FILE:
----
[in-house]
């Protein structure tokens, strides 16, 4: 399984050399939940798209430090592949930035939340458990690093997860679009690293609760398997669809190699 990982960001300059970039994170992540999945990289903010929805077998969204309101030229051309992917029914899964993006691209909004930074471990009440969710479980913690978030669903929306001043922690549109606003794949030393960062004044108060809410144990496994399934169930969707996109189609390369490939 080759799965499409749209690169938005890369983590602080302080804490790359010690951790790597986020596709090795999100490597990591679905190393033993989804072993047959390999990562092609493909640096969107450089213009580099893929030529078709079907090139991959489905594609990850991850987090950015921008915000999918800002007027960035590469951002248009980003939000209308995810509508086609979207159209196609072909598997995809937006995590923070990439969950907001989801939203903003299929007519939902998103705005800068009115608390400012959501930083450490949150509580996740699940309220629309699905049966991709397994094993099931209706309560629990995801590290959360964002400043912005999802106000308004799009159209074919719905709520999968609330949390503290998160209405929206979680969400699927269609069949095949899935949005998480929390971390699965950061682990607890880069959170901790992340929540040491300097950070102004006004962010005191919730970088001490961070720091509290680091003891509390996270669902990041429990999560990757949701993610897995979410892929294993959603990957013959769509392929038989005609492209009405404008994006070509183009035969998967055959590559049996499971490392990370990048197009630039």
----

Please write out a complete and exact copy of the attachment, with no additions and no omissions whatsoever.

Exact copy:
[in-house]
């Protein structure tokens, strides 16, 4: 399984050399939940798209430090592949930035939340458990690093997860679009690293609760398997669809190699 990982960001300059970039994170992540999945990289903010929805077998969204309101030229051309992917029914899964993006691209909004930074471990009440969710479980913690978030669903929306001043922690549109606003794949030393960062004044108060809410144990496994399934169930969707996109189609390369490939 080759799965499409749209690169938005890369983590602080302080804490790359010690951790790597986020596709090795999100490597990591679905190393033993989804072993047959390999990562092609493909640096969107450089213009580099893929030529078709079907090139991959489905594609990850991850987090950015921008915000999918800002007027960035590469951002248009980003939000209308995810509508086609979207159209196609072909598997995809937006995590923070990439969950907001989801939203903003299929007519939902998103705005800068009115608390400012959501930083450490949150509580996740699940309220629309699905049966991709397994094993099931209706309560629990995801590290959360964002400043912005999802106000308004799009159209074919719905709520999968609330949390503290998160209405929206979680969400699927269609069949095949899935949005998480929390971390699965950061682990607890880069959170901790992340929540040491300097950070102004006004962010005191919730970088001490961070720091509290680091003891509390996270669902990041429990999560990757949701993610897995979410892929294993959603990957013959769509392929038989005609492209009405404008994006070509183009035969998967055959590559049996499971490392990370990048197009630039």